24/7 Wall Street, a column that appears regularly on Yahoo! Finance, wrote this past week about 10 brands that they believe will disappear in 2014. #6 on their list was Olympus.
It's certainly true that Olympus has been reporting terrible results on camera sales, and has a long string of large yearly losses in cameras now. But to predict that they'd pull out of the US market (or worse) in the next 18 months is probably going too far.
First, Olympus is a Japanese company. Beyond the stubborn tenacity these companies tend to have, there's also the cultural aspect of not admitting failure coupled with the large investments by Japanese banks and funding groups that tend to make very non-Western judgments on whether an investment has legs or not.
In the case of Olympus, there's no doubt that they've piled up a large string of losses and have lost market share. Unit volumes (mostly compacts) are down, and about to go down much, much further. I would say that it's highly likely that Olympus will lose money on cameras this year and probably next, too. So why wouldn't they close that money-losing investment down and just stick to the healthy medical business they have?
Well, there's Japanese regulation, for one. In some cases, you actually incur greater costs by closing down jobs in Japan than you do by retaining them in a money-losing business. Culturally, closing plants and letting go workers is frowned upon. Thus, things have to get pretty desperate before a Japanese company starts slashing like American companies do. The medical side of Olympus is healthy enough that they can take their time deciding ultimately just what happens with cameras, and I'm pretty sure they'll first try to execute a strategy that helps them get back to profitability before giving up on it.
More important, though, is that Olympus thinks of the camera business in two ways that we don't see as consumers of their products. Digital imaging is integral to their future medical products, and especially to the joint venture they formed last year with Sony. Thus they regard the R&D in cameras as useful to other parts of the company. But I think there's a bigger compelling argument for Olympus to stay in cameras (and digital recorders, etc.): it's really their only consumer-facing business that keeps their brand name known to a wider audience. Closing down their consumer electronics means essentially becoming a brand only known by hospitals and doctors. That's a big jump, and a big ego bashing if they were to retreat from consumer goods.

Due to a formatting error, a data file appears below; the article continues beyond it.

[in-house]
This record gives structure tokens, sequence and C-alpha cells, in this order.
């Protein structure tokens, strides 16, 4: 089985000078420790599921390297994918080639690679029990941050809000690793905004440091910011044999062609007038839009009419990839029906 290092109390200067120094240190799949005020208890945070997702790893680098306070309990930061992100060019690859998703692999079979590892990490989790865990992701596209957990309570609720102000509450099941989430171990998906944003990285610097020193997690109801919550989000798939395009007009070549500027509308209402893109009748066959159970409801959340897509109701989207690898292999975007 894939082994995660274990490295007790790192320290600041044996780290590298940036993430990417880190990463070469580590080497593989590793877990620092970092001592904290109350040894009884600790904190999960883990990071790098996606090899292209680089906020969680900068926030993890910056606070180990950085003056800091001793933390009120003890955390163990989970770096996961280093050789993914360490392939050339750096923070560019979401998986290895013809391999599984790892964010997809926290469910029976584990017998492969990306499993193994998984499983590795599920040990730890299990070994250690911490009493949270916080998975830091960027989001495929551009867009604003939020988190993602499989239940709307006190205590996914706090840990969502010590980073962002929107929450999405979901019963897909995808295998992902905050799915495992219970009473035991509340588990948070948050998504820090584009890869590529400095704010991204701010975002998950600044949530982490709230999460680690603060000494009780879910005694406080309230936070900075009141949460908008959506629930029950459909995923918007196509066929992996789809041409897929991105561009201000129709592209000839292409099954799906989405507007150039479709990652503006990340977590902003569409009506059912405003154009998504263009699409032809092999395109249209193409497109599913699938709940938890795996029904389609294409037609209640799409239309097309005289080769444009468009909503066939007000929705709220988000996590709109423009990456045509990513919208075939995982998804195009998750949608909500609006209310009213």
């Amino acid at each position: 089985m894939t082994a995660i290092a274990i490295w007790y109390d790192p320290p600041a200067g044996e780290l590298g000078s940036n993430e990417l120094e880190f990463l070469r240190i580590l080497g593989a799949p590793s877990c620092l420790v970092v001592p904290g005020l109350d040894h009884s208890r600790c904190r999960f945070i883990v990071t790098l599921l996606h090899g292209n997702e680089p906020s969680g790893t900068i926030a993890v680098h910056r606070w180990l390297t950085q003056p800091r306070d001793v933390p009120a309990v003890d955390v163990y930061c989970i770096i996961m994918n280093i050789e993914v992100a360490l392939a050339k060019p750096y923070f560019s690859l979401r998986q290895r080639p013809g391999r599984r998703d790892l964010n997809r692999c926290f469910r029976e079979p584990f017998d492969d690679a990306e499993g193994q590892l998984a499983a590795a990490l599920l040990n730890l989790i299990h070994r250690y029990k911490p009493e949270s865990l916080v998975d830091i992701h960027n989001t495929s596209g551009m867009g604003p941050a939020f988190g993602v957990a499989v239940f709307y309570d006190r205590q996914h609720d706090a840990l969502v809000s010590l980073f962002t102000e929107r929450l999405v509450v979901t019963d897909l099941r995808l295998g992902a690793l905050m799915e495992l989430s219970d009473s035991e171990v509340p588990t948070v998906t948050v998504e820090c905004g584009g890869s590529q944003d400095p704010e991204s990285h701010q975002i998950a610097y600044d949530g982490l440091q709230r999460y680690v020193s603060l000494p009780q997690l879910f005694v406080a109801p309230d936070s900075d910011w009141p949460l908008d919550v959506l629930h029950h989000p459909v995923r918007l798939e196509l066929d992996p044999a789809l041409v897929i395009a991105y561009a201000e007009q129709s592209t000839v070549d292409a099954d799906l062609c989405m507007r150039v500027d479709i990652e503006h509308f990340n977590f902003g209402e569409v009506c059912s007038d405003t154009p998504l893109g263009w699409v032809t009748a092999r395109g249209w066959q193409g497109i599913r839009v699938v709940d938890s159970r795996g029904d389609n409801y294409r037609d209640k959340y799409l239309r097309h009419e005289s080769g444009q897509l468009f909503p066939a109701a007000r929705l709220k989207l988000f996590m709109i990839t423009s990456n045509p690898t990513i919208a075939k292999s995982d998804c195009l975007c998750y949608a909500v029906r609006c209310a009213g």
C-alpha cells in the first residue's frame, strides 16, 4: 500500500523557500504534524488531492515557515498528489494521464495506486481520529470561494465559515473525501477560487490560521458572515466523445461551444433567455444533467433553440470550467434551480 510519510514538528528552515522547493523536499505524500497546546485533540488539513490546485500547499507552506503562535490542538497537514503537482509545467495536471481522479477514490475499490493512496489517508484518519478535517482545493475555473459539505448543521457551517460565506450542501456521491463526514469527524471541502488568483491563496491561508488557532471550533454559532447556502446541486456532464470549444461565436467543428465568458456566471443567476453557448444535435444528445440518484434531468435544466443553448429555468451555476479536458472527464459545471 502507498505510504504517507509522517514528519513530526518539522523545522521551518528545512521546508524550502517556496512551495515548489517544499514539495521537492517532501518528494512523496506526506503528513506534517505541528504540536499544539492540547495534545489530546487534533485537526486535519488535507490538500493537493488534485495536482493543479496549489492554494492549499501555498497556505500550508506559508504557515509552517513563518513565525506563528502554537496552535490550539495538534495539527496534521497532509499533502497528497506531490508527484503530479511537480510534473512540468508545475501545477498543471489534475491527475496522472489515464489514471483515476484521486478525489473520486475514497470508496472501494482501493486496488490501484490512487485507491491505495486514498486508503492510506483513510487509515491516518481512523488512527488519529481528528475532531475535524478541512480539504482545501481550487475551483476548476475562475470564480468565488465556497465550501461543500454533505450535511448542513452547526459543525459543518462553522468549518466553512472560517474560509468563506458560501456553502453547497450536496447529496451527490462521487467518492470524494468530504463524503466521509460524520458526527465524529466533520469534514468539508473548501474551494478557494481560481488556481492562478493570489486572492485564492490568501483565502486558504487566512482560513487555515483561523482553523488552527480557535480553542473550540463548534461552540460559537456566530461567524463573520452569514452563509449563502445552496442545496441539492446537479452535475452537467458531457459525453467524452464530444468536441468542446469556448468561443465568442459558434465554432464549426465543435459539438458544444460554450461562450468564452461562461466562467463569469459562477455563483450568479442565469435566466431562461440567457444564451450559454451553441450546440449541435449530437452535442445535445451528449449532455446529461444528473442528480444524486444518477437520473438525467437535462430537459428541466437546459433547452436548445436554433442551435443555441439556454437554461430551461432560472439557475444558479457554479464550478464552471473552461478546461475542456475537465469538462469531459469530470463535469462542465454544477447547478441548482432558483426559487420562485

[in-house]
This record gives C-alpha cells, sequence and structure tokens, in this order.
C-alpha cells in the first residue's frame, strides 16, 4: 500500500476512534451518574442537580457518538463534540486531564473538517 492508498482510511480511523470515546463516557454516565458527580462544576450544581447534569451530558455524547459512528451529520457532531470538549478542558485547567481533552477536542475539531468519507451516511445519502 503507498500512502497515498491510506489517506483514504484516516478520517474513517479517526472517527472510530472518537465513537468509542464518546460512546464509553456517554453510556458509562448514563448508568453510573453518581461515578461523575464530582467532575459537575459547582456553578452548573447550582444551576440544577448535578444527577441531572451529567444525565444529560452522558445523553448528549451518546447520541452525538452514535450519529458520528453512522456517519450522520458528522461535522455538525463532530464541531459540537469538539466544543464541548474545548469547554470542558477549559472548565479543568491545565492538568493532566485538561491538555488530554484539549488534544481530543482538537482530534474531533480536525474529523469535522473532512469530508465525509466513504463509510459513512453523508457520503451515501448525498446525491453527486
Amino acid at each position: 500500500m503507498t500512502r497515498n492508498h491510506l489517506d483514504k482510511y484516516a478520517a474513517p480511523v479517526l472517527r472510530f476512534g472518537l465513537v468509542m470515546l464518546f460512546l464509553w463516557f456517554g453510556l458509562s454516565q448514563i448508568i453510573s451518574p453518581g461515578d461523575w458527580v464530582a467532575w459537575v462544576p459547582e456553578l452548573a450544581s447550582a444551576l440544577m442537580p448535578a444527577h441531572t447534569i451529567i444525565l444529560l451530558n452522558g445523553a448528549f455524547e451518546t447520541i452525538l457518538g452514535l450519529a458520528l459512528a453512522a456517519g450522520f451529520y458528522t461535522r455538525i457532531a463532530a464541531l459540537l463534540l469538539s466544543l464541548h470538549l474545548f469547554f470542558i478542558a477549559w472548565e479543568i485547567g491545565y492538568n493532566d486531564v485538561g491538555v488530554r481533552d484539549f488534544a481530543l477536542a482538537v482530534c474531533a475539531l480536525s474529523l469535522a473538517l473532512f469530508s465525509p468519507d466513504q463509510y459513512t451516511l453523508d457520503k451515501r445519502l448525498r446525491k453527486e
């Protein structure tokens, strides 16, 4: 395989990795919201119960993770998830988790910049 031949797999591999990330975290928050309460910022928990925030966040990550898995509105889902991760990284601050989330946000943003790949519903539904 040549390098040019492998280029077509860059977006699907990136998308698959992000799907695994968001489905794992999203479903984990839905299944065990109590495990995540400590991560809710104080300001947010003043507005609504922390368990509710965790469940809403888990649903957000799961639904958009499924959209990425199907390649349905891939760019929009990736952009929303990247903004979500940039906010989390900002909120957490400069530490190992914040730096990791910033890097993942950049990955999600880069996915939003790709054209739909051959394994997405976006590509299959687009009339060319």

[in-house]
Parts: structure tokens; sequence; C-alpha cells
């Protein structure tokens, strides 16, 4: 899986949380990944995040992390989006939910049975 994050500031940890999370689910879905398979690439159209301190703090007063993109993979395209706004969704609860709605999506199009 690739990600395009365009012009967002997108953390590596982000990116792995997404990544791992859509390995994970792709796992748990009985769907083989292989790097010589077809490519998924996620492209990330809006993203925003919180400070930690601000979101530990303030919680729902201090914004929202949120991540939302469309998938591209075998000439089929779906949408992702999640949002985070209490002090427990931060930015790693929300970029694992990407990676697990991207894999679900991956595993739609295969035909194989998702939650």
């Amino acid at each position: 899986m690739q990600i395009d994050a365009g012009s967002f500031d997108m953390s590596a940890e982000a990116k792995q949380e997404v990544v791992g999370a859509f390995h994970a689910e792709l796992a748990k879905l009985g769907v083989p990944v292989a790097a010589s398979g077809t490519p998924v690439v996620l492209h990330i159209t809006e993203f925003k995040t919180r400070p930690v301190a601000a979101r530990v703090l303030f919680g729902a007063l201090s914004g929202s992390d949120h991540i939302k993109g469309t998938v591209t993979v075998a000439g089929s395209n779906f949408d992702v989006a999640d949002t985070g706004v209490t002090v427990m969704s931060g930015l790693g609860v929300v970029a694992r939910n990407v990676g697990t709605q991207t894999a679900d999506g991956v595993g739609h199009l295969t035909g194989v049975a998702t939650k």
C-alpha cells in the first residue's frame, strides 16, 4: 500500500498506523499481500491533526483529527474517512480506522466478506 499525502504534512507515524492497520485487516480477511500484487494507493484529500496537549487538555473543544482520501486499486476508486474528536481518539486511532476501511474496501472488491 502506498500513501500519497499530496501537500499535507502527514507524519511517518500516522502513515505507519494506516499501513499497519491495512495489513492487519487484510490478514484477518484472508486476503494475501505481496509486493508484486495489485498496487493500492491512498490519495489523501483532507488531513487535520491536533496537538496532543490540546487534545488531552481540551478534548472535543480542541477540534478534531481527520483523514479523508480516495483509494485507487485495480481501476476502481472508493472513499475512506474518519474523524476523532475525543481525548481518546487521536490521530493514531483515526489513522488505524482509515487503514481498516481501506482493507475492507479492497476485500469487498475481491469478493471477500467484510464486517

Then there's lead time. The 2014 products are already mostly designed and in the process of being refined and put into production. Now I suppose it is possible that Olympus could do something like decide to only market those products in Asian countries, where the m4/3 craze is the highest. That wouldn't actually keep them out of the US market, though, as stores like Adorama and B&H would do what they did with Ricoh for many years: unofficially import them.
A couple of years ago, I wouldn't have even considered that Olympus could think about getting out of cameras: too many of their top executives had come up through the camera group. Unfortunately, the topmost one was one of those indicted in the recent financial scandals and removed from office, and when then CEO Woodford did his whistle blowing and was summarily dismissed, another camera executive moved in temporarily to the CEO position and tried to ignore the problems that had been uncovered. So we've had some of the camera executives that would tend to have the most ego in the game of keeping Olympus in cameras removed from the game. The current President comes from the medical side of the company.
One little tidbit I did notice in all the followup on Olympus' annual results: "steering cameras back to profitability is a condition of restarting dividend payouts."
Unlike 24/7 Wall Street, I don't think Olympus will be withdrawing their brand any time soon. But there definitely is risk there for Olympus to keep pursuing a market that is just drawing resources and money from their main operations with no real end in sight. I doubt that they can sustain repeated market share erosion and monetary losses for very long. Thus, every analyst and m4/3 user is looking closely at Olympus for any signs that they've turned things around in the Imaging Group. So far, no. But neither are there signs that they're about to jettison the group.